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Drug backed by Donald Trump does not help treat Covid-19, according to new research

In one study, adverse effects were more common in patients who received hydroxychloroquine.

File photo
File photo
Image: Shutterstock/RossHelen

AN ANTI-INFLAMMATORY drug lauded by US President Donald Trump as a potential treatment for Covid-19 does not help clear the virus and may make the outcome for patients worse, according to new research.

A randomised clinical trial from China showed that hospitalised patients with mild to moderate Covid-19 who received hydroxychloroquine did not recover from the virus quicker than those receiving standard care, and adverse effects were higher in those who received hydroxychloroquine.

The research has been published in the British Medical Journal, as has separate research from France that shows the drug does not significantly reduce admission to intensive care or death in patients hospitalised with pneumonia due to Covid-19.

Hydroxychloroquine can reduce inflammation, pain and swelling, and is widely used to treat rheumatic diseases. It is also an anti-malarial drug.

Laboratory tests previously showed some promising results, but accumulating trial and observational evidence has called into question whether the drug has any meaningful clinical benefits for patients with the virus.

Hydroxychloroquine has been promoted by Trump – despite the opposing view of Dr Anthony Fauci, the US government’s top infectious disease expert – and is included in Chinese guidelines on how best to manage the virus.

The US Food and Drug Administration (FDA) issued an emergency use authorisation to allow the drug be provided to certain patients in hospital. However, the organisation has since cautioned against the drug’s use outside of a hospital setting or a clinical trial due to the risk of heart rhythm problems.

TheJournal.ie previously debunked a widely shared social media post that claimed hydroxychloroquine and ‘zpac’, otherwise known as the antibiotic azithromycin, would help a patient to full recovery from the virus within 12 hours.

Adverse effects

In the Chinese study, researchers assessed the effectiveness and safety of hydroxychloroquine compared with standard care in 150 adults hospitalised with Covid-19.

Patients were randomly split into two groups – almost half of them received hydroxychloroquine in addition to standard care, and the others received standard care.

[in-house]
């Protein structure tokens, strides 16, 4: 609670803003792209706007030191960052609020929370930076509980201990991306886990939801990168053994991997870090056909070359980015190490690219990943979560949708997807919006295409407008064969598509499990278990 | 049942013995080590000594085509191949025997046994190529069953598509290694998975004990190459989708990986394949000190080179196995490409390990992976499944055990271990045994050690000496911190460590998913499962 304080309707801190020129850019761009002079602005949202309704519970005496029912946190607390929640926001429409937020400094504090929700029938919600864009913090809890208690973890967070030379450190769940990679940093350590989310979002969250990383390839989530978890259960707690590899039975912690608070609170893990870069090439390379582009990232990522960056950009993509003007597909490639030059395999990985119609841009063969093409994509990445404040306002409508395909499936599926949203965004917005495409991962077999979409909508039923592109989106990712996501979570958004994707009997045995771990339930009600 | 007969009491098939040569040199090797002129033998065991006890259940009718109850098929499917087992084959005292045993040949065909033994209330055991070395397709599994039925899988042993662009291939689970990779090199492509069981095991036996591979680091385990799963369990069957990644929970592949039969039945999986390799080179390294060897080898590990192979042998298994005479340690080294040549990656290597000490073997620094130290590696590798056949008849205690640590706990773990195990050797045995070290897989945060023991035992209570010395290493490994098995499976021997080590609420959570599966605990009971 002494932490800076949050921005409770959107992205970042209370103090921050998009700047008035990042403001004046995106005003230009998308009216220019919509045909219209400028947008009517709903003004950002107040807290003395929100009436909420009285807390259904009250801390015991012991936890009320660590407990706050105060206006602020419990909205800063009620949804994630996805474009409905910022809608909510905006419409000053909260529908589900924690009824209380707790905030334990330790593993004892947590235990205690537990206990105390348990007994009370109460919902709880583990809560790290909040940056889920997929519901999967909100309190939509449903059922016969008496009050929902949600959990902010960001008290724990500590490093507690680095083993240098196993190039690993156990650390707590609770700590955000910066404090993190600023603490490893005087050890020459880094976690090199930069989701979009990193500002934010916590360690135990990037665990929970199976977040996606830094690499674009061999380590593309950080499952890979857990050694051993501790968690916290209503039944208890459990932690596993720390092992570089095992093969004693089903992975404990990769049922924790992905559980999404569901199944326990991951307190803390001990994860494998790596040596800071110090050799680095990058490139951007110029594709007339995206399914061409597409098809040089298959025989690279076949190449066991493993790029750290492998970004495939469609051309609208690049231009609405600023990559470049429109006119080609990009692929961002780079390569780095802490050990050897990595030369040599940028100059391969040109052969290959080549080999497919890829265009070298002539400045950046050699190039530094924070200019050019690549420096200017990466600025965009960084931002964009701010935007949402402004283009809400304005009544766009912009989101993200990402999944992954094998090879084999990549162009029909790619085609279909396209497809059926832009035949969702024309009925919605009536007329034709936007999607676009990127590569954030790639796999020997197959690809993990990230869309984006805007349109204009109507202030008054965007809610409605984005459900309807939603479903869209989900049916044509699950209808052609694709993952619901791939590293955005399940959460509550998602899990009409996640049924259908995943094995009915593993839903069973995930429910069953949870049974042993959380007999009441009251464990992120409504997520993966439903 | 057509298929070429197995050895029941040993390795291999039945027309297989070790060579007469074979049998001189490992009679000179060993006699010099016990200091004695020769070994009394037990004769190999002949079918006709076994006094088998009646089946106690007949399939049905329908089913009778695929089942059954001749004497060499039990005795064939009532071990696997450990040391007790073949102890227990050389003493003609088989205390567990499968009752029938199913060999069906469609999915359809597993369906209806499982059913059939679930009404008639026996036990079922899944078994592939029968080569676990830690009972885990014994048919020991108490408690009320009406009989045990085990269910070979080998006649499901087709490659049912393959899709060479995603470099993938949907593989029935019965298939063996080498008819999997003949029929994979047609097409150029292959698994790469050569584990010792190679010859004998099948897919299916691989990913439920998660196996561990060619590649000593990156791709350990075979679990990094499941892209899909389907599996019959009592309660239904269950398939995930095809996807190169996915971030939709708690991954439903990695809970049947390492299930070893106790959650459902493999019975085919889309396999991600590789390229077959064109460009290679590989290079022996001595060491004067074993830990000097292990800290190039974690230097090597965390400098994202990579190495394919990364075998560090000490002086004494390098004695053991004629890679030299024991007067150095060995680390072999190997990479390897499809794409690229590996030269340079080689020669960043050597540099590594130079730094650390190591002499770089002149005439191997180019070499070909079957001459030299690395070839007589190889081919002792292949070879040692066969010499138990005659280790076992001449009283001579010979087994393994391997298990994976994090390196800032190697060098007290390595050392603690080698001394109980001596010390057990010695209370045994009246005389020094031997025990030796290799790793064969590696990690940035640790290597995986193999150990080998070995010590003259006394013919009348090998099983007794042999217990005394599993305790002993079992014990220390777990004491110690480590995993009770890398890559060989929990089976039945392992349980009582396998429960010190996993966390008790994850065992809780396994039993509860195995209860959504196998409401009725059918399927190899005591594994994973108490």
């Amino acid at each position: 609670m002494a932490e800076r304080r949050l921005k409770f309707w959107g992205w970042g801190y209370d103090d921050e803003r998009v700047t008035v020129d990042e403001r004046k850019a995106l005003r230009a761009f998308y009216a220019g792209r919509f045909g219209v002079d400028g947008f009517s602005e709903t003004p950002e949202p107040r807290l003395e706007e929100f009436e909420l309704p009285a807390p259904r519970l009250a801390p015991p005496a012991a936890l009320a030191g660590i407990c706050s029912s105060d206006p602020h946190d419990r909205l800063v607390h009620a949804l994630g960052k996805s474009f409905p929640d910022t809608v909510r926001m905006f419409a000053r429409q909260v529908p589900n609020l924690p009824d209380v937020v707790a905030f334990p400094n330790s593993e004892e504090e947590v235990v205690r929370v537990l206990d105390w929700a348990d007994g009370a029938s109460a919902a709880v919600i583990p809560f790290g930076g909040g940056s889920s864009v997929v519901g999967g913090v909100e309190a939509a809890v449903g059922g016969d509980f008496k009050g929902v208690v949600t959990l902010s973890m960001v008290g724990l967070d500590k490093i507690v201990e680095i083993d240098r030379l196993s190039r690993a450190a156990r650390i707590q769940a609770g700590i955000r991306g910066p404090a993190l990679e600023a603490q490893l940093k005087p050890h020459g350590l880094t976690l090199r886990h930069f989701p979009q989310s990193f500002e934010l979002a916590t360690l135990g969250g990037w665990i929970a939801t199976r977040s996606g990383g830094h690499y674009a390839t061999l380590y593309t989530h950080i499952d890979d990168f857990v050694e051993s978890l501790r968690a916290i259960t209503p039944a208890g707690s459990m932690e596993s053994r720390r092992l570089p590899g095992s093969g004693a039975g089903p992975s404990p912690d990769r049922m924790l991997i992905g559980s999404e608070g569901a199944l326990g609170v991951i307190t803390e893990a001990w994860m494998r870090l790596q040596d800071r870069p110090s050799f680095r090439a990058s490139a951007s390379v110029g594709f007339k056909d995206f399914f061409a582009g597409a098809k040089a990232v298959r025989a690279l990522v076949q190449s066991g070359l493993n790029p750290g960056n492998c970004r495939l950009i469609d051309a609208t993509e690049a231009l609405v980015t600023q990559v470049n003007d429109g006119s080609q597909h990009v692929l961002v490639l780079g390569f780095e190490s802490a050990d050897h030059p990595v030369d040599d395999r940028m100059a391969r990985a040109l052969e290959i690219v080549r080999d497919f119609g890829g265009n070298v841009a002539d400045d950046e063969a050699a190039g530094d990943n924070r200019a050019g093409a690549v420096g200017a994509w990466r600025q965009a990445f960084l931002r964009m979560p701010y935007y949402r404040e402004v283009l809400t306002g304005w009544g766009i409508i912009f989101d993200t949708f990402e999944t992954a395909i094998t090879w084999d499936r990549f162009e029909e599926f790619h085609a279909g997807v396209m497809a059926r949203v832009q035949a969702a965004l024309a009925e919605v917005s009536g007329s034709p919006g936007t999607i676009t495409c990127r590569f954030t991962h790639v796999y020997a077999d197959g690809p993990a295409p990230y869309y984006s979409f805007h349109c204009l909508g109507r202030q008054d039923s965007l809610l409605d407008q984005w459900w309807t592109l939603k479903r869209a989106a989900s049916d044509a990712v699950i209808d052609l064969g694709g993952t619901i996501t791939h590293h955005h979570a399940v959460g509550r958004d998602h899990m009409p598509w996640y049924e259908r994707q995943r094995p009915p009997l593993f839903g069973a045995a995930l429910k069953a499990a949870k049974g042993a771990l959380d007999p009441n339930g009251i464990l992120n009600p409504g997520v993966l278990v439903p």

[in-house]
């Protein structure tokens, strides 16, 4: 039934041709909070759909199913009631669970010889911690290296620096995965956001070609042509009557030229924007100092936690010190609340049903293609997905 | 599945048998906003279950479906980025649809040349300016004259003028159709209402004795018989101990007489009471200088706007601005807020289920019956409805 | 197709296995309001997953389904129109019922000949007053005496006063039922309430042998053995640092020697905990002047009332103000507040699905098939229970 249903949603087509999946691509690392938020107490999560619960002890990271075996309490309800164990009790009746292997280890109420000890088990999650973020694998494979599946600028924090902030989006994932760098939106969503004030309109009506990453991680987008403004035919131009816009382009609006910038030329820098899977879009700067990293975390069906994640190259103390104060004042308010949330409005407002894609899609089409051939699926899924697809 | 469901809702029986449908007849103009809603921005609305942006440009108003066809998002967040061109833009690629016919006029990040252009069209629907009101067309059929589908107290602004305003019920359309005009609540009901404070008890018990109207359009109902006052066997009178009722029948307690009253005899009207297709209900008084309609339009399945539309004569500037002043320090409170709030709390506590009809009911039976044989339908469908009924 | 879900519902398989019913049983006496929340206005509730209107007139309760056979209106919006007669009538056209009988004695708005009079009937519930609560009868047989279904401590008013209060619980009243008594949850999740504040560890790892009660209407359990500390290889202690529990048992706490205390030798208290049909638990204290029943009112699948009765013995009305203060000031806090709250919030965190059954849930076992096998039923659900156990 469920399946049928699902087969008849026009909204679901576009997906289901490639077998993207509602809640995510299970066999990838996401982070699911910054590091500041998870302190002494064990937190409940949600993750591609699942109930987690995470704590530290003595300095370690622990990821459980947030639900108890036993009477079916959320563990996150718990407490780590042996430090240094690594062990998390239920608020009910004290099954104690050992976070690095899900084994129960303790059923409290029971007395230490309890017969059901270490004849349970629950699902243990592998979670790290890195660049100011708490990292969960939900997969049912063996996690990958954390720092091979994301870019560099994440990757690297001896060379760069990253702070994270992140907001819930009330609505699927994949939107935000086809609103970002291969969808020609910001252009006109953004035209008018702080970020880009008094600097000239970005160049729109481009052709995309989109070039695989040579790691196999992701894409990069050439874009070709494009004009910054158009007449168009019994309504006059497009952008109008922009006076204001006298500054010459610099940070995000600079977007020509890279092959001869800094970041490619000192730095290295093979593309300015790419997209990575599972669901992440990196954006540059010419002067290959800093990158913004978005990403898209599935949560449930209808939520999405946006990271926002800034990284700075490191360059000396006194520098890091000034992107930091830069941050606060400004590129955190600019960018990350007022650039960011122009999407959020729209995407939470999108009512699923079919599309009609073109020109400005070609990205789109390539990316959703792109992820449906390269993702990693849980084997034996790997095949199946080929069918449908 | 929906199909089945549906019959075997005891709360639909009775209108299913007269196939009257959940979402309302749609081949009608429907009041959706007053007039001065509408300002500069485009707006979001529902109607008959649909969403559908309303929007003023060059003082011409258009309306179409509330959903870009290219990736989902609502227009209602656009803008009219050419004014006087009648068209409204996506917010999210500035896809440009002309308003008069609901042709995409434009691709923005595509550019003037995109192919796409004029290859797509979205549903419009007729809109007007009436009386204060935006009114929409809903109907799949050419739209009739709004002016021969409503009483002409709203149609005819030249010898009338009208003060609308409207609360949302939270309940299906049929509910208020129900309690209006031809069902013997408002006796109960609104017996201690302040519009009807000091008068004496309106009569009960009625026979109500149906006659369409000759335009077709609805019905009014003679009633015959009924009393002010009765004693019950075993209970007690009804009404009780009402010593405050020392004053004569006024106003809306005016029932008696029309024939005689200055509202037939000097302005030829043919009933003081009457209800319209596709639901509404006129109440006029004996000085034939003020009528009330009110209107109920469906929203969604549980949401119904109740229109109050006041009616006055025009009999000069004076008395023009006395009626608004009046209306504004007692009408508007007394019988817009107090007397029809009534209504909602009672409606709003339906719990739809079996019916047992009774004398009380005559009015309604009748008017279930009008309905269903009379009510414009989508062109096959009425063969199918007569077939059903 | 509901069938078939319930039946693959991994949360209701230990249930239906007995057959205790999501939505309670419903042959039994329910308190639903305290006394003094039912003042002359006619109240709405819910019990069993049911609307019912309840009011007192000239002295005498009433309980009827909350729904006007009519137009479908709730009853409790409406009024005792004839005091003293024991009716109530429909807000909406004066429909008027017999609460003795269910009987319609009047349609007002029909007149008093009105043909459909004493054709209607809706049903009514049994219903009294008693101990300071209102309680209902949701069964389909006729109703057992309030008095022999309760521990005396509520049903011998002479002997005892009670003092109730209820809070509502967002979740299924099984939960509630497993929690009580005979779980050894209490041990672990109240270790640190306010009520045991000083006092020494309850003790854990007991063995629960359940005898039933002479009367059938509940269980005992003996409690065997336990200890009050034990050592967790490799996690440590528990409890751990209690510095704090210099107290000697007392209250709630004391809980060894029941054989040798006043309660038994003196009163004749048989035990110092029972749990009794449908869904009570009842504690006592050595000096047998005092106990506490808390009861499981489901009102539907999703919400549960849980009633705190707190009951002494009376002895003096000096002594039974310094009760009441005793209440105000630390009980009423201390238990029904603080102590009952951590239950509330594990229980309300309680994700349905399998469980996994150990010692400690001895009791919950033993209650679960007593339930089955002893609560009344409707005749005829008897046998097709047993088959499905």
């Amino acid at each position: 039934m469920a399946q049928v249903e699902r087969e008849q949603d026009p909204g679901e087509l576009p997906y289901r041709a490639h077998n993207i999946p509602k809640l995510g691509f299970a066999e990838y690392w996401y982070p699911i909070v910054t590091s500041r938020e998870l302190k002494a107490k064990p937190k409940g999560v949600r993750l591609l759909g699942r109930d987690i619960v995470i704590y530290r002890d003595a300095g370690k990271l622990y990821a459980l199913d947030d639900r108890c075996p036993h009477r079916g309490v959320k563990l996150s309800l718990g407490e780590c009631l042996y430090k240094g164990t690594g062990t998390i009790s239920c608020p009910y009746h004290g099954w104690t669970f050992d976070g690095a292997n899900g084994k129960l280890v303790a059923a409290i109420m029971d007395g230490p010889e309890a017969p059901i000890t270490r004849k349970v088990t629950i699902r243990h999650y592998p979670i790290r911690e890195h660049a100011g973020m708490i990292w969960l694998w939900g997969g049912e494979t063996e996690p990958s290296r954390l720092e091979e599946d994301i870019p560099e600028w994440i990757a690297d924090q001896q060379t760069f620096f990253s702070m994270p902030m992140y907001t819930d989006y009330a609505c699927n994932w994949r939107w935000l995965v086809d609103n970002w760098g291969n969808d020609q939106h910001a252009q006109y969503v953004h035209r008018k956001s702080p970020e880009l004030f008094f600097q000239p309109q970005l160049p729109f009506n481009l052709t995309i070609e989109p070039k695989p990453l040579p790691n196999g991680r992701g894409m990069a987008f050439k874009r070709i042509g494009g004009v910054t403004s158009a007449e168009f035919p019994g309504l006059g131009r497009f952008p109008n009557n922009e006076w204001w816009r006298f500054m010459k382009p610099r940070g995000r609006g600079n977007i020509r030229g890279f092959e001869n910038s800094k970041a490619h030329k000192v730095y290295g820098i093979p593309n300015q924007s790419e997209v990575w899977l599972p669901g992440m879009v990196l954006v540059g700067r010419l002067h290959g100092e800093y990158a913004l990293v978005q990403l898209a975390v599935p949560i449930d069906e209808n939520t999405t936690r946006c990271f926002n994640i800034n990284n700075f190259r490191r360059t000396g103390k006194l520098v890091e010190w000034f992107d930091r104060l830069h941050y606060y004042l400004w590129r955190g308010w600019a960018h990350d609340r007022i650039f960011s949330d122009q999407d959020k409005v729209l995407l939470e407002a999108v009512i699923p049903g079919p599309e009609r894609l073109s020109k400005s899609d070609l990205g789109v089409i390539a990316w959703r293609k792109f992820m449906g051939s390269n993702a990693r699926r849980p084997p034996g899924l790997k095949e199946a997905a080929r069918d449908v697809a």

Four weeks into the trial, tests revealed similar rates of Covid-19 in the two groups but adverse effects were more common in those who received hydroxychloroquine.

There were no major differences between the two groups in terms of symptoms improving or the speed at which this happened.

Adverse effects were recorded in seven of the 80 patients (9%) who did not receive hydroxychloroquine and in 21 of the 70 patients (30%) who were given the drug. 

In one study, adverse effects were more common in patients who received hydroxychloroquine. in the hydroxychloroquine recipients was diarrhoea, which was reported in seven of the 70 (10%) patients. Two hydroxychloroquine recipients reported serious adverse effects due to progression of the virus and respiratory infection.

A patient with upper respiratory infection was discharged from hospital after finishing the 14 days of treatment with hydroxychloroquine. They developed a dry throat and pain in their pharynx (the part of the throat behind the mouth and nasal cavity) and had to be readmitted to hospital.

The BMJ notes that while further work is needed to confirm these results, the authors say their findings do not support the use of hydroxychloroquine to treat patients with mild to moderate Covid-19.

In the French study, researchers assessed the effectiveness and safety of hydroxychloroquine compared with standard care in adults admitted to hospital with pneumonia due to Covid-19 who needed oxygen.

Of 181 patients, 84 received hydroxychloroquine within 48 hours of admission and 97 did not.

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Researchers found no meaningful differences between the groups in relation to transfer to intensive care, death within seven days, or developing acute respiratory distress syndrome within 10 days.

The researchers have said that caution is needed in the interpretation of their results, but their findings do not support the use of hydroxychloroquine in patients hospitalised with pneumonia related to Covid-19.

About the author:

Órla Ryan

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